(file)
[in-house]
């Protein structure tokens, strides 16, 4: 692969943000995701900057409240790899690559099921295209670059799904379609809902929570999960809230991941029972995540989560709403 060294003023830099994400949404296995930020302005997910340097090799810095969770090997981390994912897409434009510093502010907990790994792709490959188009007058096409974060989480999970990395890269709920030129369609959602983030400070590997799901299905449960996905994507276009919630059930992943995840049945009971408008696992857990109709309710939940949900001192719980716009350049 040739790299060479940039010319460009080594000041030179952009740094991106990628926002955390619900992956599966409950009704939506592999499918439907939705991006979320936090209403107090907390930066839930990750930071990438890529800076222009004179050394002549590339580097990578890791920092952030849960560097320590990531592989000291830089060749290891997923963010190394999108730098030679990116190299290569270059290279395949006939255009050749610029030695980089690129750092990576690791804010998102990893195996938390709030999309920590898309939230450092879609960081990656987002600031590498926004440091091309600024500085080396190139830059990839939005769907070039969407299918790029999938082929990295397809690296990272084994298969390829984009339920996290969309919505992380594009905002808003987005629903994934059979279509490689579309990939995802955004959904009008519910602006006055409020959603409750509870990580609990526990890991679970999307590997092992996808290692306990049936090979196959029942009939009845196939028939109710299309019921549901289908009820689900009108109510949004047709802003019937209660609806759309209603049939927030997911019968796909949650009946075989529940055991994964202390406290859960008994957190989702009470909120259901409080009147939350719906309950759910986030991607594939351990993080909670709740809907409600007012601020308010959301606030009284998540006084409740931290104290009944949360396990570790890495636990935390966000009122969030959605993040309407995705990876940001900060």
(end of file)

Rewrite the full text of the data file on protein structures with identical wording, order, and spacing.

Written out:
[in-house]
């Protein structure tokens, strides 16, 4: 692969943000995701900057409240790899690559099921295209670059799904379609809902929570999960809230991941029972995540989560709403 060294003023830099994400949404296995930020302005997910340097090799810095969770090997981390994912897409434009510093502010907990790994792709490959188009007058096409974060989480999970990395890269709920030129369609959602983030400070590997799901299905449960996905994507276009919630059930992943995840049945009971408008696992857990109709309710939940949900001192719980716009350049 040739790299060479940039010319460009080594000041030179952009740094991106990628926002955390619900992956599966409950009704939506592999499918439907939705991006979320936090209403107090907390930066839930990750930071990438890529800076222009004179050394002549590339580097990578890791920092952030849960560097320590990531592989000291830089060749290891997923963010190394999108730098030679990116190299290569270059290279395949006939255009050749610029030695980089690129750092990576690791804010998102990893195996938390709030999309920590898309939230450092879609960081990656987002600031590498926004440091091309600024500085080396190139830059990839939005769907070039969407299918790029999938082929990295397809690296990272084994298969390829984009339920996290969309919505992380594009905002808003987005629903994934059979279509490689579309990939995802955004959904009008519910602006006055409020959603409750509870990580609990526990890991679970999307590997092992996808290692306990049936090979196959029942009939009845196939028939109710299309019921549901289908009820689900009108109510949004047709802003019937209660609806759309209603049939927030997911019968796909949650009946075989529940055991994964202390406290859960008994957190989702009470909120259901409080009147939350719906309950759910986030991607594939351990993080909670709740809907409600007012601020308010959301606030009284998540006084409740931290104290009944949360396990570790890495636990935390966000009122969030959605993040309407995705990876940001900060």